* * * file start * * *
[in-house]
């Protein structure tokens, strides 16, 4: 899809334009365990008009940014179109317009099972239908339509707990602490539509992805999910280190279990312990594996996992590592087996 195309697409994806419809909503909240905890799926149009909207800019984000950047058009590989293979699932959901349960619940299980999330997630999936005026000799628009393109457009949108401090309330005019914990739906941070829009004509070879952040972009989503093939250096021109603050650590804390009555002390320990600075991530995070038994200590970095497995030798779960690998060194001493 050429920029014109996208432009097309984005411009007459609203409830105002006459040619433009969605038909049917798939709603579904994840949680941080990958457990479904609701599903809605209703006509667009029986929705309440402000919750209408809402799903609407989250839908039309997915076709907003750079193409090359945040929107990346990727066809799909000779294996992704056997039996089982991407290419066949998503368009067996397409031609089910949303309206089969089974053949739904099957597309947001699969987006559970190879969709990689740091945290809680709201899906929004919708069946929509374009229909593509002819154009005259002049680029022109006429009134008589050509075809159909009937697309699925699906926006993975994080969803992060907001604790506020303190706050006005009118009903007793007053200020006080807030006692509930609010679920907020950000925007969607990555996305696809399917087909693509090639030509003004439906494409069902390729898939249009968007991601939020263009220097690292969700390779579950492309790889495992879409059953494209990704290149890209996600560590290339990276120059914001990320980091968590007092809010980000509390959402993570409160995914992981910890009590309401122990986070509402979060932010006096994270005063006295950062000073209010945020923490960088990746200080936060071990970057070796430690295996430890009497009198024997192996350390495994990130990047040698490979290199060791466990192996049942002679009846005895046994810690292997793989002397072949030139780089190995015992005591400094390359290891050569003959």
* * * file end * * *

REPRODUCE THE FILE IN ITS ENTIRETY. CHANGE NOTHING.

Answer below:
[in-house]
């Protein structure tokens, strides 16, 4: 899809334009365990008009940014179109317009099972239908339509707990602490539509992805999910280190279990312990594996996992590592087996 195309697409994806419809909503909240905890799926149009909207800019984000950047058009590989293979699932959901349960619940299980999330997630999936005026000799628009393109457009949108401090309330005019914990739906941070829009004509070879952040972009989503093939250096021109603050650590804390009555002390320990600075991530995070038994200590970095497995030798779960690998060194001493 050429920029014109996208432009097309984005411009007459609203409830105002006459040619433009969605038909049917798939709603579904994840949680941080990958457990479904609701599903809605209703006509667009029986929705309440402000919750209408809402799903609407989250839908039309997915076709907003750079193409090359945040929107990346990727066809799909000779294996992704056997039996089982991407290419066949998503368009067996397409031609089910949303309206089969089974053949739904099957597309947001699969987006559970190879969709990689740091945290809680709201899906929004919708069946929509374009229909593509002819154009005259002049680029022109006429009134008589050509075809159909009937697309699925699906926006993975994080969803992060907001604790506020303190706050006005009118009903007793007053200020006080807030006692509930609010679920907020950000925007969607990555996305696809399917087909693509090639030509003004439906494409069902390729898939249009968007991601939020263009220097690292969700390779579950492309790889495992879409059953494209990704290149890209996600560590290339990276120059914001990320980091968590007092809010980000509390959402993570409160995914992981910890009590309401122990986070509402979060932010006096994270005063006295950062000073209010945020923490960088990746200080936060071990970057070796430690295996430890009497009198024997192996350390495994990130990047040698490979290199060791466990192996049942002679009846005895046994810690292997793989002397072949030139780089190995015992005591400094390359290891050569003959």